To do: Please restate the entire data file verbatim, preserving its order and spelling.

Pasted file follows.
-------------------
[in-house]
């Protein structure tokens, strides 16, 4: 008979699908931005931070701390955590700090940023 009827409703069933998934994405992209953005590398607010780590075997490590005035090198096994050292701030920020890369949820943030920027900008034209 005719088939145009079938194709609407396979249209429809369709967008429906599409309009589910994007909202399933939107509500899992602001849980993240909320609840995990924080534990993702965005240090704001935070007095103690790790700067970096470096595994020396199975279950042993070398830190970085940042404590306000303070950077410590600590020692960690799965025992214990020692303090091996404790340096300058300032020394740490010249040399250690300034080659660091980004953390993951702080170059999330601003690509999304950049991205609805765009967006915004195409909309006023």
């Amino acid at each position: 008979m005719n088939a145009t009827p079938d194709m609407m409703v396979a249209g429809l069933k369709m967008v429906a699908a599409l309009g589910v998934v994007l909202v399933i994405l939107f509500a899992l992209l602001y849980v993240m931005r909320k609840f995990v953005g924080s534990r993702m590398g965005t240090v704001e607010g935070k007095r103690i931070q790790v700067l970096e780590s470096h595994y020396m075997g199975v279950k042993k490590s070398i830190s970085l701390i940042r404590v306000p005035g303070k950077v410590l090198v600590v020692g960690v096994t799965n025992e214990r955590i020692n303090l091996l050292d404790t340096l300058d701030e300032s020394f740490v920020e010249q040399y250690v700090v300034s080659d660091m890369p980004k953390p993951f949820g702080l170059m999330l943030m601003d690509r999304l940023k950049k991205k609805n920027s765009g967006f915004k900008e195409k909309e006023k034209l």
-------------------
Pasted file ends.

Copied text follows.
[in-house]
């Protein structure tokens, strides 16, 4: 008979699908931005931070701390955590700090940023 009827409703069933998934994405992209953005590398607010780590075997490590005035090198096994050292701030920020890369949820943030920027900008034209 005719088939145009079938194709609407396979249209429809369709967008429906599409309009589910994007909202399933939107509500899992602001849980993240909320609840995990924080534990993702965005240090704001935070007095103690790790700067970096470096595994020396199975279950042993070398830190970085940042404590306000303070950077410590600590020692960690799965025992214990020692303090091996404790340096300058300032020394740490010249040399250690300034080659660091980004953390993951702080170059999330601003690509999304950049991205609805765009967006915004195409909309006023």
């Amino acid at each position: 008979m005719n088939a145009t009827p079938d194709m609407m409703v396979a249209g429809l069933k369709m967008v429906a699908a599409l309009g589910v998934v994007l909202v399933i994405l939107f509500a899992l992209l602001y849980v993240m931005r909320k609840f995990v953005g924080s534990r993702m590398g965005t240090v704001e607010g935070k007095r103690i931070q790790v700067l970096e780590s470096h595994y020396m075997g199975v279950k042993k490590s070398i830190s970085l701390i940042r404590v306000p005035g303070k950077v410590l090198v600590v020692g960690v096994t799965n025992e214990r955590i020692n303090l091996l050292d404790t340096l300058d701030e300032s020394f740490v920020e010249q040399y250690v700090v300034s080659d660091m890369p980004k953390p993951f949820g702080l170059m999330l943030m601003d690509r999304l940023k950049k991205k609805n920027s765009g967006f915004k900008e195409k909309e006023k034209l």